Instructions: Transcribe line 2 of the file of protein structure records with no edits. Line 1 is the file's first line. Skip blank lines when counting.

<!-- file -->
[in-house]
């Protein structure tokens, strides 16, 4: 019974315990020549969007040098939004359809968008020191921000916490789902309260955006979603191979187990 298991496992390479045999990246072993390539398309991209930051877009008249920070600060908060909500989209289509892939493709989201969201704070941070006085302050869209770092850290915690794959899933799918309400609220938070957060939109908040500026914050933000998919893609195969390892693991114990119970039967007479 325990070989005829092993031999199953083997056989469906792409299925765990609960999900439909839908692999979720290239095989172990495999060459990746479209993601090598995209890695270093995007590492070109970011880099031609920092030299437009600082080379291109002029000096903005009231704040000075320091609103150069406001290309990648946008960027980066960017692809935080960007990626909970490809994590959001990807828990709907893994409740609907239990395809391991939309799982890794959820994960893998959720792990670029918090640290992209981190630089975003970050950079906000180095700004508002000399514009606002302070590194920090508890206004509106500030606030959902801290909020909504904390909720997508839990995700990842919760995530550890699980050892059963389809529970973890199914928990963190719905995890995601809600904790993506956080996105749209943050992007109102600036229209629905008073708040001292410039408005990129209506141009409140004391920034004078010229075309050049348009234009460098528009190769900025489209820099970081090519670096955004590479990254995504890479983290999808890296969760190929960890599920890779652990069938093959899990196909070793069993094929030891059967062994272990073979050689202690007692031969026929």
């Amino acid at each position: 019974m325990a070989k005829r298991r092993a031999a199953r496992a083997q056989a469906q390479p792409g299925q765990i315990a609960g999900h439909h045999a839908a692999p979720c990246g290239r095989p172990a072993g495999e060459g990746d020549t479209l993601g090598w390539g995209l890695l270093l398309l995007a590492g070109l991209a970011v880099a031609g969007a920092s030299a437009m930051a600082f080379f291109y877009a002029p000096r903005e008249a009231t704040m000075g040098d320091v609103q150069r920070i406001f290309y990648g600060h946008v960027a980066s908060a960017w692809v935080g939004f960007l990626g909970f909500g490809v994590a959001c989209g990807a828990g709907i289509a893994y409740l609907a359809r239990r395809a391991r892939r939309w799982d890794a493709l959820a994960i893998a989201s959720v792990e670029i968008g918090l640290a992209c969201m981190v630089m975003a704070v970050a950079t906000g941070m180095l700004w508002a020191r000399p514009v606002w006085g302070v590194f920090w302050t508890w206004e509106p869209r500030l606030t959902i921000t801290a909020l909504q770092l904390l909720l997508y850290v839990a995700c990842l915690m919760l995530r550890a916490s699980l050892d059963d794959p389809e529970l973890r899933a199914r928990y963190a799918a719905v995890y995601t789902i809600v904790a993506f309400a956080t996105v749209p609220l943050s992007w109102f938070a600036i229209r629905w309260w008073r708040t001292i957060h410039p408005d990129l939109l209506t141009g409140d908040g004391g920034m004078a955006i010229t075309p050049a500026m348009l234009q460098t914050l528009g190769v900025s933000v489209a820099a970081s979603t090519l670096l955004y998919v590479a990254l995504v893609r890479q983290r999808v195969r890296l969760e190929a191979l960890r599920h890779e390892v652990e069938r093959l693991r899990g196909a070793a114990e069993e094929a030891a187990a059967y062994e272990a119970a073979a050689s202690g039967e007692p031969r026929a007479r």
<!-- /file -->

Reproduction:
């Protein structure tokens, strides 16, 4: 019974315990020549969007040098939004359809968008020191921000916490789902309260955006979603191979187990 298991496992390479045999990246072993390539398309991209930051877009008249920070600060908060909500989209289509892939493709989201969201704070941070006085302050869209770092850290915690794959899933799918309400609220938070957060939109908040500026914050933000998919893609195969390892693991114990119970039967007479 325990070989005829092993031999199953083997056989469906792409299925765990609960999900439909839908692999979720290239095989172990495999060459990746479209993601090598995209890695270093995007590492070109970011880099031609920092030299437009600082080379291109002029000096903005009231704040000075320091609103150069406001290309990648946008960027980066960017692809935080960007990626909970490809994590959001990807828990709907893994409740609907239990395809391991939309799982890794959820994960893998959720792990670029918090640290992209981190630089975003970050950079906000180095700004508002000399514009606002302070590194920090508890206004509106500030606030959902801290909020909504904390909720997508839990995700990842919760995530550890699980050892059963389809529970973890199914928990963190719905995890995601809600904790993506956080996105749209943050992007109102600036229209629905008073708040001292410039408005990129209506141009409140004391920034004078010229075309050049348009234009460098528009190769900025489209820099970081090519670096955004590479990254995504890479983290999808890296969760190929960890599920890779652990069938093959899990196909070793069993094929030891059967062994272990073979050689202690007692031969026929």